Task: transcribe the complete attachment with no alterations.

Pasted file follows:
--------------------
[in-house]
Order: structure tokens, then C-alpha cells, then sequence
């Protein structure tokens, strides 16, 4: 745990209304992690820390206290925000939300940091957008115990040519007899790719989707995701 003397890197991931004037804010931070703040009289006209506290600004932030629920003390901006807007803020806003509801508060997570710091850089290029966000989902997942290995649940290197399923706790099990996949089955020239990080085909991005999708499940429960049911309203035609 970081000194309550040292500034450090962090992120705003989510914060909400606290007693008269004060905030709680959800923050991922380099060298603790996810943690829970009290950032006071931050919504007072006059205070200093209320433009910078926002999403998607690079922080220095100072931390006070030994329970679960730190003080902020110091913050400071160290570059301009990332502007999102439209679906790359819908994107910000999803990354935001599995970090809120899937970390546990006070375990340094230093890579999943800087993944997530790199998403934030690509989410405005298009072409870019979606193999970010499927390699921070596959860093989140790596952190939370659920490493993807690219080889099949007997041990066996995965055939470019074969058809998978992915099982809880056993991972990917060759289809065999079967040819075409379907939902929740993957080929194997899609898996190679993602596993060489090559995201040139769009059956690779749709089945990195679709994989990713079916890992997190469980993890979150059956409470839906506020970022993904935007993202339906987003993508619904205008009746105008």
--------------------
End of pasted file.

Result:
[in-house]
Order: structure tokens, then C-alpha cells, then sequence
């Protein structure tokens, strides 16, 4: 745990209304992690820390206290925000939300940091957008115990040519007899790719989707995701 003397890197991931004037804010931070703040009289006209506290600004932030629920003390901006807007803020806003509801508060997570710091850089290029966000989902997942290995649940290197399923706790099990996949089955020239990080085909991005999708499940429960049911309203035609 970081000194309550040292500034450090962090992120705003989510914060909400606290007693008269004060905030709680959800923050991922380099060298603790996810943690829970009290950032006071931050919504007072006059205070200093209320433009910078926002999403998607690079922080220095100072931390006070030994329970679960730190003080902020110091913050400071160290570059301009990332502007999102439209679906790359819908994107910000999803990354935001599995970090809120899937970390546990006070375990340094230093890579999943800087993944997530790199998403934030690509989410405005298009072409870019979606193999970010499927390699921070596959860093989140790596952190939370659920490493993807690219080889099949007997041990066996995965055939470019074969058809998978992915099982809880056993991972990917060759289809065999079967040819075409379907939902929740993957080929194997899609898996190679993602596993060489090559995201040139769009059956690779749709089945990195679709994989990713079916890992997190469980993890979150059956409470839906506020970022993904935007993202339906987003993508619904205008009746105008």